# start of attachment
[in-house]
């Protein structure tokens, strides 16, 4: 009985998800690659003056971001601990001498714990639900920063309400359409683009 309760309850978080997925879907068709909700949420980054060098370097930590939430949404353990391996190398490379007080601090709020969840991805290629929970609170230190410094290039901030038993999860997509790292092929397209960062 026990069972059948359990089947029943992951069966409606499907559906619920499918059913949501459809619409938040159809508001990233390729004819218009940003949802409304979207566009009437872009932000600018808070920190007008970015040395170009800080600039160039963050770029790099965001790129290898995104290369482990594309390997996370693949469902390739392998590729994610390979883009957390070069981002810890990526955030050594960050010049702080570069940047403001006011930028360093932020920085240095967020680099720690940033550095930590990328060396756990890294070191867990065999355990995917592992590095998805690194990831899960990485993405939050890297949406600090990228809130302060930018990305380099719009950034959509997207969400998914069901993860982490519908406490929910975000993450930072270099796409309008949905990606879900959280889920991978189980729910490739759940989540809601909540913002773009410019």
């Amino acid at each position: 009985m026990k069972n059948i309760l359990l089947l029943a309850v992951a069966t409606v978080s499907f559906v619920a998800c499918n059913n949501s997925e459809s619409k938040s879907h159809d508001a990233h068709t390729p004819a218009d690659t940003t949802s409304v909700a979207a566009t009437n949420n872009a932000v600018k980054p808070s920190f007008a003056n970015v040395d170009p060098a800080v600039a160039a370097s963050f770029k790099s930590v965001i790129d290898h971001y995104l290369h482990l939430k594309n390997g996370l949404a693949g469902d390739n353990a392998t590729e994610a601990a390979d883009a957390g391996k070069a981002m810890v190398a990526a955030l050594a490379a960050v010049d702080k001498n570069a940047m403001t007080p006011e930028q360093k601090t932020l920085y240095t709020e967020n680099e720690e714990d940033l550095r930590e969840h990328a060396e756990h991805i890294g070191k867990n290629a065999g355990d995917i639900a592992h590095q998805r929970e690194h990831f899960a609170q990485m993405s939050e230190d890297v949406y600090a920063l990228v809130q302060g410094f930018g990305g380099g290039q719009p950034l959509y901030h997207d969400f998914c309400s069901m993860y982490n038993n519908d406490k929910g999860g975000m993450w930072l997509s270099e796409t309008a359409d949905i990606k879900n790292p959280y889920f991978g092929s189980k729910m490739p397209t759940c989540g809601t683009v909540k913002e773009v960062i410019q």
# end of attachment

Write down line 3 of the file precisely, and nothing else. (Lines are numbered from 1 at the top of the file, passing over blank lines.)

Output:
């Amino acid at each position: 009985m026990k069972n059948i309760l359990l089947l029943a309850v992951a069966t409606v978080s499907f559906v619920a998800c499918n059913n949501s997925e459809s619409k938040s879907h159809d508001a990233h068709t390729p004819a218009d690659t940003t949802s409304v909700a979207a566009t009437n949420n872009a932000v600018k980054p808070s920190f007008a003056n970015v040395d170009p060098a800080v600039a160039a370097s963050f770029k790099s930590v965001i790129d290898h971001y995104l290369h482990l939430k594309n390997g996370l949404a693949g469902d390739n353990a392998t590729e994610a601990a390979d883009a957390g391996k070069a981002m810890v190398a990526a955030l050594a490379a960050v010049d702080k001498n570069a940047m403001t007080p006011e930028q360093k601090t932020l920085y240095t709020e967020n680099e720690e714990d940033l550095r930590e969840h990328a060396e756990h991805i890294g070191k867990n290629a065999g355990d995917i639900a592992h590095q998805r929970e690194h990831f899960a609170q990485m993405s939050e230190d890297v949406y600090a920063l990228v809130q302060g410094f930018g990305g380099g290039q719009p950034l959509y901030h997207d969400f998914c309400s069901m993860y982490n038993n519908d406490k929910g999860g975000m993450w930072l997509s270099e796409t309008a359409d949905i990606k879900n790292p959280y889920f991978g092929s189980k729910m490739p397209t759940c989540g809601t683009v909540k913002e773009v960062i410019q």